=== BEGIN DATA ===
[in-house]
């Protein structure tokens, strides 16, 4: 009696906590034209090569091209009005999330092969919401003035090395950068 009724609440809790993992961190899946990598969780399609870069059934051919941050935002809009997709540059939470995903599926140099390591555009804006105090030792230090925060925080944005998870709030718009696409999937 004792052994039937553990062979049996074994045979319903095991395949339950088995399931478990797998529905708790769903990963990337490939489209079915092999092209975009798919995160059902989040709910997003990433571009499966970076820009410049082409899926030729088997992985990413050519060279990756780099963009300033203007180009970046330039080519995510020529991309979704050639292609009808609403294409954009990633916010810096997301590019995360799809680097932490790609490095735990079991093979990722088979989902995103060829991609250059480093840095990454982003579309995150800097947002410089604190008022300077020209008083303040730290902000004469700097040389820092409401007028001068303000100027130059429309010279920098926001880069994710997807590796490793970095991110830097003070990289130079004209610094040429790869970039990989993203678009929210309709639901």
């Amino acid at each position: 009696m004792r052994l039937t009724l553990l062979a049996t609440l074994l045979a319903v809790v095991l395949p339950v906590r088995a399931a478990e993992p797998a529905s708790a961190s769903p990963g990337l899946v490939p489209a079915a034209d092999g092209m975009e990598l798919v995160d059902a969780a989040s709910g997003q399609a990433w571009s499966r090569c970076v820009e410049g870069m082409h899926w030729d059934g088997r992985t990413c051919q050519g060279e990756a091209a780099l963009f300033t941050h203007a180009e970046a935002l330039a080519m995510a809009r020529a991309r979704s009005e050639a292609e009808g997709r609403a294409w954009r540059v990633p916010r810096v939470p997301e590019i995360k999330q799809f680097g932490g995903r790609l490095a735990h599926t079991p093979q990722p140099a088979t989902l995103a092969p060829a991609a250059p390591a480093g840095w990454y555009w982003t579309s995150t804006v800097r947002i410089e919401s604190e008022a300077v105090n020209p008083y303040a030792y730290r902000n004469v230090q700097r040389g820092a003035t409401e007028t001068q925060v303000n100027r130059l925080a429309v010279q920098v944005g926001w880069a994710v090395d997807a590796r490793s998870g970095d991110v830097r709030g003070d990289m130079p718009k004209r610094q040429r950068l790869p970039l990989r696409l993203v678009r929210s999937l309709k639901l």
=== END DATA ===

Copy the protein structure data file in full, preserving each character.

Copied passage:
[in-house]
């Protein structure tokens, strides 16, 4: 009696906590034209090569091209009005999330092969919401003035090395950068 009724609440809790993992961190899946990598969780399609870069059934051919941050935002809009997709540059939470995903599926140099390591555009804006105090030792230090925060925080944005998870709030718009696409999937 004792052994039937553990062979049996074994045979319903095991395949339950088995399931478990797998529905708790769903990963990337490939489209079915092999092209975009798919995160059902989040709910997003990433571009499966970076820009410049082409899926030729088997992985990413050519060279990756780099963009300033203007180009970046330039080519995510020529991309979704050639292609009808609403294409954009990633916010810096997301590019995360799809680097932490790609490095735990079991093979990722088979989902995103060829991609250059480093840095990454982003579309995150800097947002410089604190008022300077020209008083303040730290902000004469700097040389820092409401007028001068303000100027130059429309010279920098926001880069994710997807590796490793970095991110830097003070990289130079004209610094040429790869970039990989993203678009929210309709639901």
């Amino acid at each position: 009696m004792r052994l039937t009724l553990l062979a049996t609440l074994l045979a319903v809790v095991l395949p339950v906590r088995a399931a478990e993992p797998a529905s708790a961190s769903p990963g990337l899946v490939p489209a079915a034209d092999g092209m975009e990598l798919v995160d059902a969780a989040s709910g997003q399609a990433w571009s499966r090569c970076v820009e410049g870069m082409h899926w030729d059934g088997r992985t990413c051919q050519g060279e990756a091209a780099l963009f300033t941050h203007a180009e970046a935002l330039a080519m995510a809009r020529a991309r979704s009005e050639a292609e009808g997709r609403a294409w954009r540059v990633p916010r810096v939470p997301e590019i995360k999330q799809f680097g932490g995903r790609l490095a735990h599926t079991p093979q990722p140099a088979t989902l995103a092969p060829a991609a250059p390591a480093g840095w990454y555009w982003t579309s995150t804006v800097r947002i410089e919401s604190e008022a300077v105090n020209p008083y303040a030792y730290r902000n004469v230090q700097r040389g820092a003035t409401e007028t001068q925060v303000n100027r130059l925080a429309v010279q920098v944005g926001w880069a994710v090395d997807a590796r490793s998870g970095d991110v830097r709030g003070d990289m130079p718009k004209r610094q040429r950068l790869p970039l990989r696409l993203v678009r929210s999937l309709k639901l």